Hostile attribution bias as a dynamic risk factor in civil psychiatric patients and criminal offenders: change over time and relationship to violence and recidivism

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Thesis type
(Dissertation) Ph.D.
Date created
Clinicians in applied forensic and clinical settings are increasingly asked to address the issue of risk for future violence or recidivism in their day-to-day practice. Given the severe consequences of under- and over-estimating someone’s level of risk, a vast body of research has identified risk factors associated with these adverse outcomes. Dynamic risk factors can be especially useful from a risk management perspective; however, to date some dynamic risk factors, such as hostile attributional bias (HAB), have been largely ignored in the literature, and little is known about the dynamic nature of the HAB. The purpose of this study was to examine whether the HAB, as measured by the External Hostile Attributions Scale (EHAS; McNiel, Eisner, & Binder, 2003), is a dynamic risk factor with respect to violence and recidivism. Specifically, the aim was to determine whether the EHAS was a significant predictor of these outcomes, whether and how much the EHAS changes over time, and if certain participants showed similar trajectories of EHAS over time. Participants were 118 civil psychiatric patients admitted to a psychiatric ward of a general hospital and 56 criminal offenders who were incarcerated or on probation at the start of the study. Participants completed a semi-structured interview as well as a number of questionnaires at baseline, and completed a shorter interview and the same questionnaires at up to five follow-up interviews after discharge or release. Official criminal records were reviewed at the end of the study. The results of this study partially supported the use of the HAB as a dynamic risk factor with respect to violence and recidivism. The EHAS was a significant predictor of violence and recidivism, especially in the short-term; findings also indicated that EHAS scores changed over time, and that there were some associations between changes over time and adverse outcomes. Finally, results demonstrated that participants’ scores followed similar trajectories over time and that, in some cases, trajectories of EHAS scores were associated with outcomes. Implications for risk management and treatment recommendations are discussed.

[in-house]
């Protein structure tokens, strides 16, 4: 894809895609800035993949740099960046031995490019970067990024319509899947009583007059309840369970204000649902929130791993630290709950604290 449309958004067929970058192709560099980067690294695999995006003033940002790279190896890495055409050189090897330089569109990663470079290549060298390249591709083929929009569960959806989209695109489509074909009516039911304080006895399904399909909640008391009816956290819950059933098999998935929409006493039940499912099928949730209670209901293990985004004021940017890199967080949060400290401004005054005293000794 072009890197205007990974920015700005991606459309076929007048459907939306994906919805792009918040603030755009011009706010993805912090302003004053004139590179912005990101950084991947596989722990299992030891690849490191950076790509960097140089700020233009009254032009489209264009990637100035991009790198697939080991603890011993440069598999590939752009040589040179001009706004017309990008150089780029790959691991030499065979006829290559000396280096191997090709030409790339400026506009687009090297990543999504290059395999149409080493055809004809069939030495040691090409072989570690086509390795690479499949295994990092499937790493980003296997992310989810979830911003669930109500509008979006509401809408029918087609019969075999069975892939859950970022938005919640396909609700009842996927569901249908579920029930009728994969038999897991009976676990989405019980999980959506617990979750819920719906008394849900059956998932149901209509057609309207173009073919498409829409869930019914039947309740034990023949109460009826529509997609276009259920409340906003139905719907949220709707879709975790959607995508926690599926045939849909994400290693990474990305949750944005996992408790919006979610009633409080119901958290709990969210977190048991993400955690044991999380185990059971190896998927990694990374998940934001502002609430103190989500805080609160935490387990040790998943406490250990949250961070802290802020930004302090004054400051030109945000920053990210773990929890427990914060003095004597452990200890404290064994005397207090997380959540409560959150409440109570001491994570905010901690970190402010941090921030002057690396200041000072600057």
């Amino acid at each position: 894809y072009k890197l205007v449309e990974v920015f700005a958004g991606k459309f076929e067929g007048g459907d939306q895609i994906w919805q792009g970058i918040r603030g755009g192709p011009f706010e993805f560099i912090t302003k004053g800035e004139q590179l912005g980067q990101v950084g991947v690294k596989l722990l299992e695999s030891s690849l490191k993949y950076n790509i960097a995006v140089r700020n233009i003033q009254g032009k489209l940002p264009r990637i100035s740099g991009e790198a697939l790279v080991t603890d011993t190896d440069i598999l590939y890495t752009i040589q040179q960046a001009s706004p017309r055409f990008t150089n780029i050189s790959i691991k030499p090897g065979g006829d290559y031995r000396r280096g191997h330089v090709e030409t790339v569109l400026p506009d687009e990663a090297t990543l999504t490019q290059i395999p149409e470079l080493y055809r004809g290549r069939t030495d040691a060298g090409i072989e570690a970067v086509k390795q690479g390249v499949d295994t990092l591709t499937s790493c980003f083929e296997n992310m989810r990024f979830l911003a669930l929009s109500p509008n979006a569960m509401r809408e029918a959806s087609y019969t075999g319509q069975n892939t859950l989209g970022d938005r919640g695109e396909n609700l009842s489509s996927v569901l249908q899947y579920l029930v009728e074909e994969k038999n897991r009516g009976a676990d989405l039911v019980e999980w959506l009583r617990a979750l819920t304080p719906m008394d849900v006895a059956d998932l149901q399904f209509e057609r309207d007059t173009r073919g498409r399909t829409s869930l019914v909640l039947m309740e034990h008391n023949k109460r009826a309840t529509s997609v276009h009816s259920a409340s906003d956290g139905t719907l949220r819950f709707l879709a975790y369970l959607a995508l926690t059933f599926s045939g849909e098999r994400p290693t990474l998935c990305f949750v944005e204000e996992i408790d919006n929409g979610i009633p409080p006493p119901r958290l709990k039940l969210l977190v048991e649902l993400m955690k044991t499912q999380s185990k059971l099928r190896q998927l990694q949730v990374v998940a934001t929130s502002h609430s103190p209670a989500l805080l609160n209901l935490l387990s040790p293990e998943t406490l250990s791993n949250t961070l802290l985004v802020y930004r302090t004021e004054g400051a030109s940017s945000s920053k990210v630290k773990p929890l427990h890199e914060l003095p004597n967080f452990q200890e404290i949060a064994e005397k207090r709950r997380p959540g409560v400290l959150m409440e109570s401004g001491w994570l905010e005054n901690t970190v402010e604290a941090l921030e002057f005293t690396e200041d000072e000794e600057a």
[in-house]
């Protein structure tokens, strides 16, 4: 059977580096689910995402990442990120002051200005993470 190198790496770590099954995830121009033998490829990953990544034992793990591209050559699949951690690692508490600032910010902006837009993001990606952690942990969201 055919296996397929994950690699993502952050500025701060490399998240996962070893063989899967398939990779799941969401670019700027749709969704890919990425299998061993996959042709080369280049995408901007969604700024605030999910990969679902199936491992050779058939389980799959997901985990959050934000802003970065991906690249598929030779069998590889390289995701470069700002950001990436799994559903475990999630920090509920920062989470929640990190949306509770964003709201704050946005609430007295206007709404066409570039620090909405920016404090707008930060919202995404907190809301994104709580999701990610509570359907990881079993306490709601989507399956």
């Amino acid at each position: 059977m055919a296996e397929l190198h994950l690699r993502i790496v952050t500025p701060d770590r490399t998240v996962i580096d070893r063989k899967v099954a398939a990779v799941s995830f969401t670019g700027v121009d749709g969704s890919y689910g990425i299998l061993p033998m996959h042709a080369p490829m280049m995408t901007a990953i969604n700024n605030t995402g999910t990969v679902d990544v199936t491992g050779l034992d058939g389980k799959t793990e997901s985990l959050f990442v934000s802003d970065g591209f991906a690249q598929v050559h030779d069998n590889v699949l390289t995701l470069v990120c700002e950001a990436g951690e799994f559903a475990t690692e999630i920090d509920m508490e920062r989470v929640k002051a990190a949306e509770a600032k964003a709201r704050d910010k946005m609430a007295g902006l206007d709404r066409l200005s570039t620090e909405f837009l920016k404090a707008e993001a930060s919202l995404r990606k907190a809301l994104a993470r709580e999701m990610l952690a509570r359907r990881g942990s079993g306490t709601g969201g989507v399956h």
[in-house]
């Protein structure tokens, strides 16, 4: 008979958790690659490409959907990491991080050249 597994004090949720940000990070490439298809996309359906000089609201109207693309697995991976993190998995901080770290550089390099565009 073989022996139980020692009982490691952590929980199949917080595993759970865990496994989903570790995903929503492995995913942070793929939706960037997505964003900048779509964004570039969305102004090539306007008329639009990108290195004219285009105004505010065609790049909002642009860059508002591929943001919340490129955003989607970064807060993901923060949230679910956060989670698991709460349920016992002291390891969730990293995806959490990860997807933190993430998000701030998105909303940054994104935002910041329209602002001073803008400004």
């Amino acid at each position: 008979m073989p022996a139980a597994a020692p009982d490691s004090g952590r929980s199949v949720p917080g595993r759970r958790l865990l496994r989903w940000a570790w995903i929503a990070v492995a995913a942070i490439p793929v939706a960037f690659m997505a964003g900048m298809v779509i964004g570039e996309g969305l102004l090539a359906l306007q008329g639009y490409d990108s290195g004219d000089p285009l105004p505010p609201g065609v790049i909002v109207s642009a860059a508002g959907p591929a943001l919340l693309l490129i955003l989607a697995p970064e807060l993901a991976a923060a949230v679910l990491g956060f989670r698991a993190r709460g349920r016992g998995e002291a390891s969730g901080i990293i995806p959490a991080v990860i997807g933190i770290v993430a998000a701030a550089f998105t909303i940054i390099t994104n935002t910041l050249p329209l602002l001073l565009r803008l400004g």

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Scholarly level
Supervisor or Senior Supervisor
Thesis advisor: Douglas, Kevin S.
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